As a lifelong Formula One fan, I am a little ashamed to admit that it took Roger Donaldson’s intimate portrait of the life of Bruce McLaren to expose me to the origins of the name McLaren, one of the stalwarts of Formula One.
After 2005’s The World’s Fasted Indian, Donaldson continues his exploration of Kiwis with petrol in their blood and this time transports us back to a 1940s service station and workshop in Remuera, New Zealand. It is here where Bruce McLaren learned his trade and laid the foundations for what was to come. That is, an impressive, but tragically cut short racing career, which saw McLaren quickly rise up through the motor racing ranks, to become one of the most influential drivers, team owners and constructors in motor racing history.
McLaren as a racer won, amongst others, the Monaco Grand Prix, the Le Man 24 hour and dominated the mid-1960s Cam-Am series, before his death in a testing accident on 2nd June 1970, on the Levant Straight at the Goodwood Circuit in England. However, McLaren’s professional legacy is the McLaren Racing Team that he founded in 1963, which after his death, would go on to win eight Constructers Championships and 12 Drivers Championships in Formula One.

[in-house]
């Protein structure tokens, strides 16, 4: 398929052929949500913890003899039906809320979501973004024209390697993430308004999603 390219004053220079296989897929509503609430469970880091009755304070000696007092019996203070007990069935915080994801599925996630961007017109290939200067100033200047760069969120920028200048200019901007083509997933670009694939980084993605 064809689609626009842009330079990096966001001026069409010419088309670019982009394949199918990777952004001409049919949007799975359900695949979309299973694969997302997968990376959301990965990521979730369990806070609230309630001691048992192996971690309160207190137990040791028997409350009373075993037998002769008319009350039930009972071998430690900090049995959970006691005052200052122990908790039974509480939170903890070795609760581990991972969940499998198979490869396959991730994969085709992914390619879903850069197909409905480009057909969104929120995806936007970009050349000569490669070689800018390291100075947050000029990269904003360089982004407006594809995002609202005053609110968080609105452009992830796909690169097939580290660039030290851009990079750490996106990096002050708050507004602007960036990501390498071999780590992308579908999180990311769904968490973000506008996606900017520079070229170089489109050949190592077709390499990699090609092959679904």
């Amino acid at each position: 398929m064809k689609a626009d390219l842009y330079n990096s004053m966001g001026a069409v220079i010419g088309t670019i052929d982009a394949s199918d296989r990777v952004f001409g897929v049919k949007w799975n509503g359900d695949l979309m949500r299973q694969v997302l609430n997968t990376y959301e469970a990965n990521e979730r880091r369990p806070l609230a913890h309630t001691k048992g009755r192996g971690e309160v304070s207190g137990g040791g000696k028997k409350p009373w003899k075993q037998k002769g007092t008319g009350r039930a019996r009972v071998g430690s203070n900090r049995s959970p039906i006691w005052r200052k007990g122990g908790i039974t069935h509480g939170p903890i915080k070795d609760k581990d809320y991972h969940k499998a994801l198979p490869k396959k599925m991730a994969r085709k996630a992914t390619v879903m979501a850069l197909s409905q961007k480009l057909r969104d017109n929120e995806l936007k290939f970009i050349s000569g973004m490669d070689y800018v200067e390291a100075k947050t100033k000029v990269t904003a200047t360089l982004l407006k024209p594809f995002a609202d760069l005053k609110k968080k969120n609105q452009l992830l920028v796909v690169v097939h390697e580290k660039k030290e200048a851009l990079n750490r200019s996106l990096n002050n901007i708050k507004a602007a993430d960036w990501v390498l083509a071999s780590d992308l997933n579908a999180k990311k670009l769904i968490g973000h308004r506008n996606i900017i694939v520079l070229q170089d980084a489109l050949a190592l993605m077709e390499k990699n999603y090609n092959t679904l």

What shines through in this thoughtful, if not a little procedural documentary, is the passion, self-belief and singular dedication that fuelled the fire inside of McLaren. A driver, engineer, analyst, father and husband, who in all aspects of his life drove for success and inspired those around him.
His stories are told by family members, friends, co-workers and motor racing royalty, and it is through these tales that the personal legacy of McLaren lives true. The impact he had on so many lives is palpable and even now, almost 50 years after he died, the emotion of that day remains raw. Donaldson gains access to family archival footage, which captures both the youthful exuberance of McLaren but also the startling dangers that the drivers of the day faced every time they took to the track.
Any motor racing documentary will inevitably be compared to Asif Kapadia’s 2010 seminal Senna, and while McLaren never quite reaches these heights, it is a touching, thoughtful and respectful ode to one of the building blocks of modern day Formula One.
However, much like his competitors at the time, you will need to be quick to catch McLaren, as it is playing in limited sessions across cinemas in Canberra, for one week only.